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Although there is some support in the data for hypothesis 3, it appears that for young growing firms, any diversification produces more growth than no diversification. A caveat is that vertical integration and unrelated strategies do not seem to produce spectacularly large firms, while some single business firms have grown to large size without diversifying.

The hybrid related/vertical strategy, typically adopted by low technology firms in fragmented industries (food, clothing) is an interesting and unexpected feature of the results, and appears in all three nations. What appears to be happening in these exciting firms (several of which now employ several thousand employees) is that the entrepreneur develops a new concept of his industry, re–writing the rules of the game, and turns what was a fragmented craft industry into a coordinated market–led business, integrating sub–supply, product development, state of the art manufacturing, and distribution.

Examples of this diversification strategy include Brioche Pasquier, which industrialised the French patisserie industry, Le Duff, which industrialised fast food; Bacou, which moulded many small French clothing and footwear sub–suppliers and distributors into an integrated safety workwear corporation (now quoted on NASDAQ), and Poldy’s, which evolved from a frozen pizza maker to the major Irish frozen food manufacturing and distribution group. The growth mode of these firms has been similar: organic growth coupled with acquisitions.

There is some support in the data for hypotheses 4 and 5. Acquisition as a growth mode seems to be more popular and to produce more growth in older firms, and in low and medium technology firms rather than high–technology firms. This seems logical: older firms have more slack resources to support an acquisition, while high–technology firms may be in either very specialised niches or in markets which are growing so fast that all of managements’ time is focused on growing the single business. Low–technology firms on the other hand may be in lower growth markets, where growth in sales may only come from buying another company’s sales or creating synergies from integration.

The striking difference between France and Ireland on the one hand and Scotland on the other with respect to the rate of spawning of daughter firms may have its roots, at least in part, in government regulations. In Ireland in the 1970’s and 1980’s, certain firms which exported the bulk of their products enjoyed total exemption from corporation tax. This encouraged firms to set up separate exporting companies. Then the system was changed, and manufacturing companies benefited from a reduced 10% rate of corporation tax. Manufacturing subsidiaries were then created to exploit this.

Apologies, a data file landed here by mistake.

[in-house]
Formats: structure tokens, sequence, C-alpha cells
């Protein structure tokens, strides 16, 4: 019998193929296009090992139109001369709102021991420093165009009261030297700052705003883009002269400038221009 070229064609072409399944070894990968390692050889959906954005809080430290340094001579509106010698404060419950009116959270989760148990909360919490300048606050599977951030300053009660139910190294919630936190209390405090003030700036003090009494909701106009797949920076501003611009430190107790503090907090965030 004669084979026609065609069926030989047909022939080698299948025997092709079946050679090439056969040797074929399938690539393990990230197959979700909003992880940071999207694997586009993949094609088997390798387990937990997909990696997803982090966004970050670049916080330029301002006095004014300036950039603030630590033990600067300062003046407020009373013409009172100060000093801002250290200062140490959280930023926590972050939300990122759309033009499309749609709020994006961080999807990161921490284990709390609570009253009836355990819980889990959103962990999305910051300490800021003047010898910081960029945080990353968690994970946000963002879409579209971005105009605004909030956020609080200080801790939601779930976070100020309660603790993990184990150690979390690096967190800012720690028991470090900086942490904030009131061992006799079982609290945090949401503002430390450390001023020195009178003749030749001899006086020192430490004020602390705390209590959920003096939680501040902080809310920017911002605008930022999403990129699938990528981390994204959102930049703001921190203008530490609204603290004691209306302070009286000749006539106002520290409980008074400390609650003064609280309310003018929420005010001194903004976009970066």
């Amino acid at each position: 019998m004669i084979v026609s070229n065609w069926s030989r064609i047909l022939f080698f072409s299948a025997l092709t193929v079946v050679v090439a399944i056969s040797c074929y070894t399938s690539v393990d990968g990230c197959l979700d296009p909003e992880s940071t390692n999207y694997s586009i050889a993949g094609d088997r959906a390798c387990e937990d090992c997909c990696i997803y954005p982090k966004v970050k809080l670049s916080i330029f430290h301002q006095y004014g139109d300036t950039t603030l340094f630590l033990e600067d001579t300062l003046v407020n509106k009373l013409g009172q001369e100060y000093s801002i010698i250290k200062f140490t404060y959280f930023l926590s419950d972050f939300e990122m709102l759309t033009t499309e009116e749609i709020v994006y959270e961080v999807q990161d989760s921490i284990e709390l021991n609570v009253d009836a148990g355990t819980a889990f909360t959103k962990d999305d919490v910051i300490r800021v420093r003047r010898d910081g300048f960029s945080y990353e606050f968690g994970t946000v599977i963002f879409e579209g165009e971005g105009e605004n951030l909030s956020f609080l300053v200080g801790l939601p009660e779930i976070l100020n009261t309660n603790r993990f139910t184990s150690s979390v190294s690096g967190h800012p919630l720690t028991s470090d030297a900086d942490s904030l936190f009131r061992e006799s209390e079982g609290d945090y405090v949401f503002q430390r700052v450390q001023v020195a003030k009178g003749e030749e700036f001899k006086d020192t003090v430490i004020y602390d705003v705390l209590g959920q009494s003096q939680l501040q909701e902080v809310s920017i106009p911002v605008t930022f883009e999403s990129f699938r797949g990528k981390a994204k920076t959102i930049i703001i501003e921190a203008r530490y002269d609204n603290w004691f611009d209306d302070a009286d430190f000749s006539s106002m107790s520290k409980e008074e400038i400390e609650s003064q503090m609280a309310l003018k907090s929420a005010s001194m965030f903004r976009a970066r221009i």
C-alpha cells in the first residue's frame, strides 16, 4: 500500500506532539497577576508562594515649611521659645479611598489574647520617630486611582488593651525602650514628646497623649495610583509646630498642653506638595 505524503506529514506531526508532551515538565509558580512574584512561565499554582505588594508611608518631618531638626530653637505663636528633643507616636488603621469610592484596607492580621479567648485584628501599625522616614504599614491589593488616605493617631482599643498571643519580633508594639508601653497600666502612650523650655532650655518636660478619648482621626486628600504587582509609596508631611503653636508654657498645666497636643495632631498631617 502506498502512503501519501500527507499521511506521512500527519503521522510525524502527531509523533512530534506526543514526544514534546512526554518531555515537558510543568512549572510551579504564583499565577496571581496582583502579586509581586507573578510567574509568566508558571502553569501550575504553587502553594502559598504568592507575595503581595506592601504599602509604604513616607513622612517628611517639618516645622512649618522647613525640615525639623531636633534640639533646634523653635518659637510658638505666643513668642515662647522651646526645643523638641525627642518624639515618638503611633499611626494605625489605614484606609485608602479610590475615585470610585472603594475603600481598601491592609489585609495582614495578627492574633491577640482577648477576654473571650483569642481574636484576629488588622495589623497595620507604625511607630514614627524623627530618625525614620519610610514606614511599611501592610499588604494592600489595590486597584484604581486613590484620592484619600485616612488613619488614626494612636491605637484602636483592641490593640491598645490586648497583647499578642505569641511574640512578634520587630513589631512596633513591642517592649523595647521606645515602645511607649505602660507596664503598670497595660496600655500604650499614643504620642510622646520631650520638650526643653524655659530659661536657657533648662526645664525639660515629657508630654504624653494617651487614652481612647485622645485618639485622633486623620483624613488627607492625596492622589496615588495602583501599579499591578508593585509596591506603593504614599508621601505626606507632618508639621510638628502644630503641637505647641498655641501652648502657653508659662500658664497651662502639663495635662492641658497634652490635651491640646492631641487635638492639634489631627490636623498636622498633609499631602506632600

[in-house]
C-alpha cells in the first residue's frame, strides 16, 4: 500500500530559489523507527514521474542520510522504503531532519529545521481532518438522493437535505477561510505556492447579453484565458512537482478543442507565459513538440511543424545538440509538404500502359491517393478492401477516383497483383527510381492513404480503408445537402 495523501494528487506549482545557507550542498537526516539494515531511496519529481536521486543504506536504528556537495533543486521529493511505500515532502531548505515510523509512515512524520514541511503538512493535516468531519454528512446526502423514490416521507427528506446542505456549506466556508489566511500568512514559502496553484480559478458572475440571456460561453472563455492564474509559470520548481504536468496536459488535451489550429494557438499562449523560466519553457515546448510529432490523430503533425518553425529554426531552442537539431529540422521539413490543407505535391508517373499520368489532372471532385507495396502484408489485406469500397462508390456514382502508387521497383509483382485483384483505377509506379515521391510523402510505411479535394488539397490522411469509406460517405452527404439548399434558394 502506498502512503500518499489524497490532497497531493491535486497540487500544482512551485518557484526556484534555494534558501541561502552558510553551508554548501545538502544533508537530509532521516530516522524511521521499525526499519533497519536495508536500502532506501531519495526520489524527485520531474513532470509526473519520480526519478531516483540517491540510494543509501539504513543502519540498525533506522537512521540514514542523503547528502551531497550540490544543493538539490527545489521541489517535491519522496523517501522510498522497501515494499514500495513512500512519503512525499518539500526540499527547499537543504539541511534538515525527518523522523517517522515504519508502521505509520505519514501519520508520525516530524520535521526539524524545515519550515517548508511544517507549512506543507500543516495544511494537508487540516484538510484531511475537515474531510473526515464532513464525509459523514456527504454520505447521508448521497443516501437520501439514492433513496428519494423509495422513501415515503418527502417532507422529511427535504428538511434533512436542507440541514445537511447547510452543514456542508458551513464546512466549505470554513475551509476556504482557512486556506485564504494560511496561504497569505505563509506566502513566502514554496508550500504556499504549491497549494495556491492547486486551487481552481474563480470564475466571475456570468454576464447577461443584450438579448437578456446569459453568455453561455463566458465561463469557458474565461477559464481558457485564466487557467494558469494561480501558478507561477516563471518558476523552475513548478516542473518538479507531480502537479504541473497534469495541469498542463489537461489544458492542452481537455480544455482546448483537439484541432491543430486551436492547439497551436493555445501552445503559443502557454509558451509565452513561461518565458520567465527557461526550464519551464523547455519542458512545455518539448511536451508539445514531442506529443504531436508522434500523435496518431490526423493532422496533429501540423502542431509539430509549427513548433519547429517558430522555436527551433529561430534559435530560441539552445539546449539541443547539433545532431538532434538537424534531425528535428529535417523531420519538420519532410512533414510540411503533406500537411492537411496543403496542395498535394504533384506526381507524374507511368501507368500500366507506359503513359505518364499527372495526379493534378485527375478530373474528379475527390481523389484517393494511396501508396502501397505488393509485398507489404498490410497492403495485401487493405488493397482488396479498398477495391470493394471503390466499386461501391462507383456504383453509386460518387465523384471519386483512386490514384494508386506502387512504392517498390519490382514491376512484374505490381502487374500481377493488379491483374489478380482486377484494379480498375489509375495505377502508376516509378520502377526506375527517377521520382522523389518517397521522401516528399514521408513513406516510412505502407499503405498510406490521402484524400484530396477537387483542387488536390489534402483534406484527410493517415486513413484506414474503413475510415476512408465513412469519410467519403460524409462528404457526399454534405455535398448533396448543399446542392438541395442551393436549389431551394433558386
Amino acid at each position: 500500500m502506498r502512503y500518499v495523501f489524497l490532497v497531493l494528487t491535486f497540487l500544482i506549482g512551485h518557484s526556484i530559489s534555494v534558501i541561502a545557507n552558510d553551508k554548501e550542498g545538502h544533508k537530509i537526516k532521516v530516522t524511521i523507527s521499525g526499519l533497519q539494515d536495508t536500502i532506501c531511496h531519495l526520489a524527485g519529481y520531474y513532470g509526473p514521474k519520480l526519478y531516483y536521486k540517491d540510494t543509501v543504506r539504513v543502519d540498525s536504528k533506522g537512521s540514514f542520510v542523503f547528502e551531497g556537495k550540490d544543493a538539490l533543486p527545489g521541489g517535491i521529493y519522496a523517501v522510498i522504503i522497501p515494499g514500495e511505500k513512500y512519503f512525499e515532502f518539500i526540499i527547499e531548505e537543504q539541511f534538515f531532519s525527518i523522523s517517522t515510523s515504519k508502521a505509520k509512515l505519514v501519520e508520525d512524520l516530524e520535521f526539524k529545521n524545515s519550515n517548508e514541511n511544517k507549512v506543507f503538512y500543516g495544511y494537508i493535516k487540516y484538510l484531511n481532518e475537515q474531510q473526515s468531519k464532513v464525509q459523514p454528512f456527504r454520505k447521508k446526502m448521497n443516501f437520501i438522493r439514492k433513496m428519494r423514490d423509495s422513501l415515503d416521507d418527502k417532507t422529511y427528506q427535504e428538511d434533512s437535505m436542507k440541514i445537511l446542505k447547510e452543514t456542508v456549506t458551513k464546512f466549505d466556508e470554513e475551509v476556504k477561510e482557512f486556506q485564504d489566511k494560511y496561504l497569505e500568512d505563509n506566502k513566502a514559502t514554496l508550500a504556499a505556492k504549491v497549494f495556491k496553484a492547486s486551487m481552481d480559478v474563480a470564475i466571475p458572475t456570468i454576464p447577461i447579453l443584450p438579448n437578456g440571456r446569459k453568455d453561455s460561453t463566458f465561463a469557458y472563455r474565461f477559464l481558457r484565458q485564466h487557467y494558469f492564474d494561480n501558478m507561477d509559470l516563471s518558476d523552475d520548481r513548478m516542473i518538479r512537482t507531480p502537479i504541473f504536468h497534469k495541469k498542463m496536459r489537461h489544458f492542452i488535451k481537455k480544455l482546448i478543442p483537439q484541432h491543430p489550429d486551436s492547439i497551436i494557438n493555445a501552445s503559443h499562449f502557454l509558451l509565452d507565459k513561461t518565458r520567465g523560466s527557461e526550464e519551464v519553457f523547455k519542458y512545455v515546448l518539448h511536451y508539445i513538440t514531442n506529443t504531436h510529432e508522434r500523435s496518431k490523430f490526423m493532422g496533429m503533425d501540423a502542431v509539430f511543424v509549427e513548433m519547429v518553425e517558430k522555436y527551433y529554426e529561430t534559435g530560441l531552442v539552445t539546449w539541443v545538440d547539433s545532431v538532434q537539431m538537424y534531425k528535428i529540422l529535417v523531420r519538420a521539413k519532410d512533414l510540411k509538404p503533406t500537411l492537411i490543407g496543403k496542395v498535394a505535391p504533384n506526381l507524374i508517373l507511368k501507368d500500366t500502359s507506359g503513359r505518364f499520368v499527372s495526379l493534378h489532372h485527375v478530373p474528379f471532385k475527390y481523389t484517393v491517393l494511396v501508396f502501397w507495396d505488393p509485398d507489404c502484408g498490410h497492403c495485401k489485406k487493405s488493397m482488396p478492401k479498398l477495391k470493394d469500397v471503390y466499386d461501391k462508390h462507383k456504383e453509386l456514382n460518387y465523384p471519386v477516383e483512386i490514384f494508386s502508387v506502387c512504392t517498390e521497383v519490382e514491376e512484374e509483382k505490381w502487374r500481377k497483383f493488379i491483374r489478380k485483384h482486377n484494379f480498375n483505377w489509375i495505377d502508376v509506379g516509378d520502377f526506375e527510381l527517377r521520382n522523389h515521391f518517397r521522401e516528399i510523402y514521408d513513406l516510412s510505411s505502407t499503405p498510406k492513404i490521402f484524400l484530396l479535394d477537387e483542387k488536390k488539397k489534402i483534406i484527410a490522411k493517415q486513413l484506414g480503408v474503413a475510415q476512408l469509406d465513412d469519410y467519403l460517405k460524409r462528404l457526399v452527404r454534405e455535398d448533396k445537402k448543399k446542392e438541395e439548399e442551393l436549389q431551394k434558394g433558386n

In France, there were different reasons for spawning daughter firms. One of these was “industrial democracy” legislation, which required entrepreneurs to set up “enterprise committees” with representatives of their workforce who could seek commercial information and influence the running of the firm, once the firm employed 50 or more people. A typical reaction to this was to set up new firms to run functions previously organised within the original firm once it grew close to the 50 employees figure. Indeed, the proportion of young growing firms in France employing 50 to 55 people, at 10% is much lower than the proportions in Ireland (27%) or Scotland (30%).

In comparing the two cohorts of Irish and Scottish young growing firms, which were 5 years apart but roughly equal in population size, the differences in diversification strategy continue from cohort to cohort. However, the amount of diversification activity appears to decline in Scotland and increase in Ireland. The numbers are small, which urges caution in seeking definite patterns, but differences in business cycles between Ireland and Scotland may account for this. In 1987, Ireland was in recession while Scotland was benefitting from the UK boom. In 1992, Scotland was suffering from the UK recession while Ireland was recovering rapidly. The decline in median firm size in Scotland over the 5 year period, and the increase in Ireland, also supports this explanation. We can conclude that the pace of growth of young growing firm populations may be affected by general economic conditions, even if individual young growing firms appear to expand regardless.

Further work needs to be done on a pattern of growth that has been ignored in this paper: the pattern of internationalisation. Although related diversification appeared virtually absent from Scotland, a large minority of the Scottish young growing firms were growing internationally by replicating themselves in other world oil centres. Others were replicating themselves in the world electronics production centres. Many French and Irish firms had overseas sales and production subsidiaries, while others exported the vast majority of their product. Tracking the internationalisation of these young growing firms is the next task in this long term study.

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